In 2013, he warned Obama against hitting Syria.

But, during the Rose Garden press conference, he said Obama’s lack of action harmed the U.S. reputation.

“When he didn’t cross that line after making the threat, I think that set us back a long way, not only in Syria, but in many of the parts of the world, because it was a blank threat,” Trump said. “When you kill innocent children — innocent babies, little babies with a chemical gas that is so lethal, people were shocked to hear what gas it was, that crosses many, many lines. Beyond a red line, many, many lines.”

Trump acted quickly, just two days after Assad’s chemical weapons attack. It’s not just America’s reputation in the world. There are domestic political considerations.

Trump sold himself as a man of action. Now he’s facing a very complex action. This is not a likely one-off. But, he can’t let U.S. involvement in a civil war turn into a quagmire that consumes his presidency, as happened to Bush. If deposing Assad is the eventual end game, he better have a plan as to who takes over in the short term—not assume democracy will just organically flourish.

Also, there is the Constitution. Paul and other lawmakers on both sides have said he should have sought congressional authorization. Trump made broad reference to international treaties and how stopping banned chemical weapons is in the national security interest of the United States. Obama opted to go it alone without Congress in Libya and there still isn’t a lot to show for it.

It’s difficult to apply a business model to the Middle East. This could be an opportunity for Trump not only to prove he really is a man of action, but to prove that while he’s “America First” on economics, he can use those businessman skills to build an international coalition to address a humanitarian crisis.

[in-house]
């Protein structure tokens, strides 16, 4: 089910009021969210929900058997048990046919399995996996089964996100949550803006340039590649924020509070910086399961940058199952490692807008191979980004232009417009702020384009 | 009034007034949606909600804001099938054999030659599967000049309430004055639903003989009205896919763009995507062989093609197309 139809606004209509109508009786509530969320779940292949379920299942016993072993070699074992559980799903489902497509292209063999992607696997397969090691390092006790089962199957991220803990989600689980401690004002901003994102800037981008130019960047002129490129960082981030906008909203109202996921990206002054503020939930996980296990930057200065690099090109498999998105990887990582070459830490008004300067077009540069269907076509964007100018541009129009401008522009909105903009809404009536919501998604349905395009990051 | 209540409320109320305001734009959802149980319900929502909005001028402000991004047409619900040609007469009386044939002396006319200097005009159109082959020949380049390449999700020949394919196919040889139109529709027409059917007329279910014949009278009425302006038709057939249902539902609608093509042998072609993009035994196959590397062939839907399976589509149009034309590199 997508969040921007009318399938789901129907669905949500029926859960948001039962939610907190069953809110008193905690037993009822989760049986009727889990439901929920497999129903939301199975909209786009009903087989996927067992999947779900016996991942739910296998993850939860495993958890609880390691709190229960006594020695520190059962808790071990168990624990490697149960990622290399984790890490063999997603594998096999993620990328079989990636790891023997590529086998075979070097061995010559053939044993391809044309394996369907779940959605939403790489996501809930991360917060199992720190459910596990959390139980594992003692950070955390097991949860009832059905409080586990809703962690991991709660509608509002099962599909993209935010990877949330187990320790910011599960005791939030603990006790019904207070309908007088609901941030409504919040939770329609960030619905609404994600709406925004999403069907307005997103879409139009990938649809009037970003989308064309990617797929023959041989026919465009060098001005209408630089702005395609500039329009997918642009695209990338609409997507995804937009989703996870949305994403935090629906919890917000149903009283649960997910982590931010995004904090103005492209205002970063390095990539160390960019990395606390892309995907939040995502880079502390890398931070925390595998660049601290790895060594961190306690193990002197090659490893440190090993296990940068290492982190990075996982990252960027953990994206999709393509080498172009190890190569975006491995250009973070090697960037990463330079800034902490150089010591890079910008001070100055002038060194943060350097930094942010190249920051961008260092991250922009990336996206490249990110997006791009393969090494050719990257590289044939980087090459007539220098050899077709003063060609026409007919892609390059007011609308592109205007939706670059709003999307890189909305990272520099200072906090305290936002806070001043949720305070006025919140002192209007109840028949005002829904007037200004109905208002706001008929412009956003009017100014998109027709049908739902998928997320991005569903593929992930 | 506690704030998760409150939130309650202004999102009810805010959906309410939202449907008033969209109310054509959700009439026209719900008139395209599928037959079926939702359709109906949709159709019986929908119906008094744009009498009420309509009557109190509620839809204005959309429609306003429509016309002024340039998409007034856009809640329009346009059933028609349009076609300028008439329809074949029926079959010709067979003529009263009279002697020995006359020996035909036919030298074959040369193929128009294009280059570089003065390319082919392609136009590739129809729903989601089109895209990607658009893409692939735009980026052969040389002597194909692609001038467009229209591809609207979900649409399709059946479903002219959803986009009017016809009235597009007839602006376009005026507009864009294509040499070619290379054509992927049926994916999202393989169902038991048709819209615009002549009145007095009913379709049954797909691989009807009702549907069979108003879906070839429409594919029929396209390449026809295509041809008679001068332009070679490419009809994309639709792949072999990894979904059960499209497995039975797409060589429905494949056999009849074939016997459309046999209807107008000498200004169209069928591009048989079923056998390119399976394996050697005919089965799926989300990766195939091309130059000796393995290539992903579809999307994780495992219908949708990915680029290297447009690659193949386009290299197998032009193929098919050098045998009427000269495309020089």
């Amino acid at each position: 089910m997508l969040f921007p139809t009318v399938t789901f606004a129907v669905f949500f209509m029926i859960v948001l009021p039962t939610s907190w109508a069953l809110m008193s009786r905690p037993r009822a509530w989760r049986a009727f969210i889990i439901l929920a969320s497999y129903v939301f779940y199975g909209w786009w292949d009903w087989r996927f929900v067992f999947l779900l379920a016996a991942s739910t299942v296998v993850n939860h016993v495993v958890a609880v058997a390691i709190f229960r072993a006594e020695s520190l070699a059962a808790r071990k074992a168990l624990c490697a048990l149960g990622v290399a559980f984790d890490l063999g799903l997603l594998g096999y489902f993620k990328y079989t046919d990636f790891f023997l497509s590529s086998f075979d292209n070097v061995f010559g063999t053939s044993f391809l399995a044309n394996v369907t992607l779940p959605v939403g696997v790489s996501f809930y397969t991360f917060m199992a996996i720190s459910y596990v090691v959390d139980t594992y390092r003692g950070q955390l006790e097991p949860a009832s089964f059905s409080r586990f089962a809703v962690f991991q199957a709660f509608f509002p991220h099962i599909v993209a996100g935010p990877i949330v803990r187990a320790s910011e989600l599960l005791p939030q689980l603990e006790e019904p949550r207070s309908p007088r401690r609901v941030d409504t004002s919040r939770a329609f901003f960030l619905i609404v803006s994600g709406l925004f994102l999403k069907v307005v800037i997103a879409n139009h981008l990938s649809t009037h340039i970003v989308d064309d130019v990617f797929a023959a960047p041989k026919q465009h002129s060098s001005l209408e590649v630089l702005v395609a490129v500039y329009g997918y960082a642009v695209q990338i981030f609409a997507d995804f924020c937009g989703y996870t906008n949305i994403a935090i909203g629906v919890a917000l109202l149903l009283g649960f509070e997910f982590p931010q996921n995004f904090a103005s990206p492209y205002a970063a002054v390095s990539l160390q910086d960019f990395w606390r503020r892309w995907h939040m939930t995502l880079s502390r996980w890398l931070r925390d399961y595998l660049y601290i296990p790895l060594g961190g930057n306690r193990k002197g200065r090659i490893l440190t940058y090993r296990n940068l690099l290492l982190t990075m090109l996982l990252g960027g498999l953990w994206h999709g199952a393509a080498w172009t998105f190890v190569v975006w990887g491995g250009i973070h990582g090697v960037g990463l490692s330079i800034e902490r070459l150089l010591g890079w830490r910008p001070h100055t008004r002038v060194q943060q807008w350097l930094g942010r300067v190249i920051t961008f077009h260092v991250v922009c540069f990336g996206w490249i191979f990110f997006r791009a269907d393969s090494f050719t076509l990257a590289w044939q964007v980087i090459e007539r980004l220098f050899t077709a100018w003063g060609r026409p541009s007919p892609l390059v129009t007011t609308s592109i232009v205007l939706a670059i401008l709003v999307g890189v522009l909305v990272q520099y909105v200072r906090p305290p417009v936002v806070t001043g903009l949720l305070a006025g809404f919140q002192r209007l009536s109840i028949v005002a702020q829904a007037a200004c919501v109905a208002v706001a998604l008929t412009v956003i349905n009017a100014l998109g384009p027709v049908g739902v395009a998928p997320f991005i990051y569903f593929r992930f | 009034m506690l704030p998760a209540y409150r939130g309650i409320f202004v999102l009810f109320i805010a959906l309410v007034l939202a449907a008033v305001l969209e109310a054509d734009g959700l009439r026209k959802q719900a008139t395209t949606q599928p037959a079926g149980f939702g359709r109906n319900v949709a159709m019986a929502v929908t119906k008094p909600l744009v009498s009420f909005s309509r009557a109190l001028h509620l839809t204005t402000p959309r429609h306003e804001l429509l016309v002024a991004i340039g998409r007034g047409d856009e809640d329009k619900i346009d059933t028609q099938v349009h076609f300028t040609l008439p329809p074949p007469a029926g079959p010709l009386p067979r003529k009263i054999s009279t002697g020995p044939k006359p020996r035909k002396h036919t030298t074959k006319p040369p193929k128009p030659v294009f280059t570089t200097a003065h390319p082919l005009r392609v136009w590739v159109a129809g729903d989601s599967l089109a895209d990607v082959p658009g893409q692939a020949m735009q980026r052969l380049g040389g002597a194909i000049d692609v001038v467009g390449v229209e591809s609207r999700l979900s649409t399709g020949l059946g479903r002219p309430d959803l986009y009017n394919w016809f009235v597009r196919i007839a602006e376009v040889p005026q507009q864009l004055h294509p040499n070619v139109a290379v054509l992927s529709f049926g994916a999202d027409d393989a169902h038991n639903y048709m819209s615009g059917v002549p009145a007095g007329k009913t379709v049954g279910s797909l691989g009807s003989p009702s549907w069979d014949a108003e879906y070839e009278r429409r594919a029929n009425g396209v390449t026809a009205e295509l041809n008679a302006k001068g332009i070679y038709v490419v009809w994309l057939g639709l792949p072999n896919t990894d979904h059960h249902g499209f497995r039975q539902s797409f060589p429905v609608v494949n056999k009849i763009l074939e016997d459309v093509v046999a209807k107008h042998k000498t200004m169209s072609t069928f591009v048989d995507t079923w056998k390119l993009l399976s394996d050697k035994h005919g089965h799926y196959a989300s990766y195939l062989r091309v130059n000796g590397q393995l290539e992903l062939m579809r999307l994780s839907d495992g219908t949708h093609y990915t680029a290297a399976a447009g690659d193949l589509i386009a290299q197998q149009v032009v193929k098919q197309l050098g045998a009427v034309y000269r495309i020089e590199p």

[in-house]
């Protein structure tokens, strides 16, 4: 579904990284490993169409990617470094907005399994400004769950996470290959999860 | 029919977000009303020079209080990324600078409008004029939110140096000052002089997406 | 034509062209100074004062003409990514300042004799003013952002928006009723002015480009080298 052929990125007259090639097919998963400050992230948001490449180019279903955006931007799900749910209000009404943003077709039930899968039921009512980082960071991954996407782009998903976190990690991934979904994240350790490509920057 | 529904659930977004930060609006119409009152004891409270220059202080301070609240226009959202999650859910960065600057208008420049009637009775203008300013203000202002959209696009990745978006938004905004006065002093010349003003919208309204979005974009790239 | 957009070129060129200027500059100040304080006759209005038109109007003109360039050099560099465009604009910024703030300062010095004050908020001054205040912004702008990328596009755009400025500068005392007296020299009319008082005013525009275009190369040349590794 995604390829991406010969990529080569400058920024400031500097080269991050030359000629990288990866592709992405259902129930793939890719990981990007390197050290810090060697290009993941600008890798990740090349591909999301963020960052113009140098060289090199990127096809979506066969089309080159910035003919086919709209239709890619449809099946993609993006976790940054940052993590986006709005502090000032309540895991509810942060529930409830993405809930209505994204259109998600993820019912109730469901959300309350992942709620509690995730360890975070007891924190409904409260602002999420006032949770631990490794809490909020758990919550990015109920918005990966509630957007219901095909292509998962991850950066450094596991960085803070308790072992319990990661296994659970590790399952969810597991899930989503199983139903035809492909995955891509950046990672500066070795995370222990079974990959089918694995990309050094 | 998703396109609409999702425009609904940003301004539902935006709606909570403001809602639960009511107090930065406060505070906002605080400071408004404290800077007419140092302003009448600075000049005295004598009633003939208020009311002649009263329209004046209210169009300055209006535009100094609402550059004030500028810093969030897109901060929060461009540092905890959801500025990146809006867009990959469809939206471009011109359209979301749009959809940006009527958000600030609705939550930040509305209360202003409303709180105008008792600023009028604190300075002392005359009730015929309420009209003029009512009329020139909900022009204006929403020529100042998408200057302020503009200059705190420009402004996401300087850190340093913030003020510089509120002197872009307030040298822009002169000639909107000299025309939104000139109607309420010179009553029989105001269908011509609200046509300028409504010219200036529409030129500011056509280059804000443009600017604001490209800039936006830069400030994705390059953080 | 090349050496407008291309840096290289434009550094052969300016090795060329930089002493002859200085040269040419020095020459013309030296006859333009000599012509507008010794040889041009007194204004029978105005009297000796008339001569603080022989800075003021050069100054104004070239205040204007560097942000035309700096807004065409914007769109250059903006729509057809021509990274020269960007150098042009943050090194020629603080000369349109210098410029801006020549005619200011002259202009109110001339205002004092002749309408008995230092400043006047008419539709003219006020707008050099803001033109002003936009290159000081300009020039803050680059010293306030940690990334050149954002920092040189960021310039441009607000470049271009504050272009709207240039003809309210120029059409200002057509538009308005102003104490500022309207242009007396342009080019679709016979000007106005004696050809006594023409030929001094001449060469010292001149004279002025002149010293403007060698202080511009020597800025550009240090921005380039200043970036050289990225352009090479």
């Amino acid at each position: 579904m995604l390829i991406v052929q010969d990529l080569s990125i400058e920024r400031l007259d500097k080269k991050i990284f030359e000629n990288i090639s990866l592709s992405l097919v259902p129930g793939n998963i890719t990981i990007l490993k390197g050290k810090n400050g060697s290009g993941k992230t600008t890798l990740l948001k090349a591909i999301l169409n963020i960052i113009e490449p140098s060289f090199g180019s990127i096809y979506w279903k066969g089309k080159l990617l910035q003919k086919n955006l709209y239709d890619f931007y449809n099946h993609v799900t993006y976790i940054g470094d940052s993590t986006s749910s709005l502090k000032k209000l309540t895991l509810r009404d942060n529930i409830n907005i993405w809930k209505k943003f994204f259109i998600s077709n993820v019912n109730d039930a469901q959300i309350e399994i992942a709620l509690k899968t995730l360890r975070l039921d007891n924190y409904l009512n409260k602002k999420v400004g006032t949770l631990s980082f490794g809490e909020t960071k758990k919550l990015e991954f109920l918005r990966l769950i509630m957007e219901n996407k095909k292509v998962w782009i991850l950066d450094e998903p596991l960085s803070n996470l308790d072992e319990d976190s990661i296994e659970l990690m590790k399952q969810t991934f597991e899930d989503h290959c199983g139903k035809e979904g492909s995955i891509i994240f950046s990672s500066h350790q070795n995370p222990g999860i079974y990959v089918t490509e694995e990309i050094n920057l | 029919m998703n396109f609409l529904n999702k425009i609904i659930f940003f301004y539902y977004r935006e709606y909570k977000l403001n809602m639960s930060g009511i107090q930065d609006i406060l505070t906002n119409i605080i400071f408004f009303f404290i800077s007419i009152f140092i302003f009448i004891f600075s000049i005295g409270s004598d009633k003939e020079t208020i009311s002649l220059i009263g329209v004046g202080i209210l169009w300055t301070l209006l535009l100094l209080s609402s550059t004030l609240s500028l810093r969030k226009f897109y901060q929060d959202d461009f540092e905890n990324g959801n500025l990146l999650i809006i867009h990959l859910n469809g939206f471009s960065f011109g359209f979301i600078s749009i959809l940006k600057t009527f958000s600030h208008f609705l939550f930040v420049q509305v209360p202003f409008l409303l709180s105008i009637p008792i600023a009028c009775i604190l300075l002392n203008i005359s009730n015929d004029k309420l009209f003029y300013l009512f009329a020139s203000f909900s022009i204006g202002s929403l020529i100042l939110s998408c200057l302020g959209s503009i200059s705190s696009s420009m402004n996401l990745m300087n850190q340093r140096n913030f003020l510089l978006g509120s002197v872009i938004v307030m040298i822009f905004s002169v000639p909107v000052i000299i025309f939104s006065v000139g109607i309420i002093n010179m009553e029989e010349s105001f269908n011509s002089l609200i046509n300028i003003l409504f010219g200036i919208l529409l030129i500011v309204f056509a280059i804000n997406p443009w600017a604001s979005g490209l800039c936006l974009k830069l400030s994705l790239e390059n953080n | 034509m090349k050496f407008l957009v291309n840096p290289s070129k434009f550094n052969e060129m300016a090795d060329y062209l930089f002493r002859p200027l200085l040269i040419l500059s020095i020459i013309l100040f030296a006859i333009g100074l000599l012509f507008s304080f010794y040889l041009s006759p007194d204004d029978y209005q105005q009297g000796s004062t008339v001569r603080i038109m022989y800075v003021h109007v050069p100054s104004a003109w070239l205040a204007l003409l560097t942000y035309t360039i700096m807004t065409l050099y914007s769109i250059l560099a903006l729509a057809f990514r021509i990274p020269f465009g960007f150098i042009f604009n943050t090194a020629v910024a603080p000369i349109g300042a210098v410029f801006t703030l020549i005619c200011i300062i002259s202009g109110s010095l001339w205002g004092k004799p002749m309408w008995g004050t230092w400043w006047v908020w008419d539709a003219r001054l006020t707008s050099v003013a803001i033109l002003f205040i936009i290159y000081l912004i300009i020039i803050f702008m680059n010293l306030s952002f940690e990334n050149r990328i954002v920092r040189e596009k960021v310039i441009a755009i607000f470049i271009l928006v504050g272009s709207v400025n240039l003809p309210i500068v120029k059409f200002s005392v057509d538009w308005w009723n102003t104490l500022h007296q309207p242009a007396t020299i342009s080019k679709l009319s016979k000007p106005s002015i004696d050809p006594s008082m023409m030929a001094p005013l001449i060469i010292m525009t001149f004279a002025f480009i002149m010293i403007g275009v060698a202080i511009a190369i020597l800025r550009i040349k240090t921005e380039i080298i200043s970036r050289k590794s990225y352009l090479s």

Fred Lucas is a columnist for Political Storm and the White House correspondent for The Daily Signal. He is the author of Tainted by Suspicion: The Secret Deals and Electoral Chaos of Disputed Presidential Elections (Stairway Press, 2016).

Lucas Book Cover

1 Comment

  • Great article. After a slow start, Trump’s strong, timely response to Syria’s use of chemical warfare and the Senate confirming his nominee to the Supreme court give Donald two important victories. The howls of indignation on both issues from the left only confirm his victories.

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About the author

Fred Lucas

Fred Lucas is a veteran political reporter and White House correspondent.

He has reported national politics and public affairs for, TheBlaze, The Weekly Standard, Townhall, and other media outlets.

Before coming to Washington, Fred was an award-winning state capitol reporter in Kentucky and Connecticut. He has been a guest on several political talk shows and is the author of two books, most recently “Tainted by Suspicion: The Secret Deals and Electoral Chaos of Disputed Presidential Elections” (Stairway Press, 2016).

He earned a Masters at Columbia University Graduate School of Journalism, and a BA at Western Kentucky University. He lives with his wife Basia and dog Jake in Northern Virginia.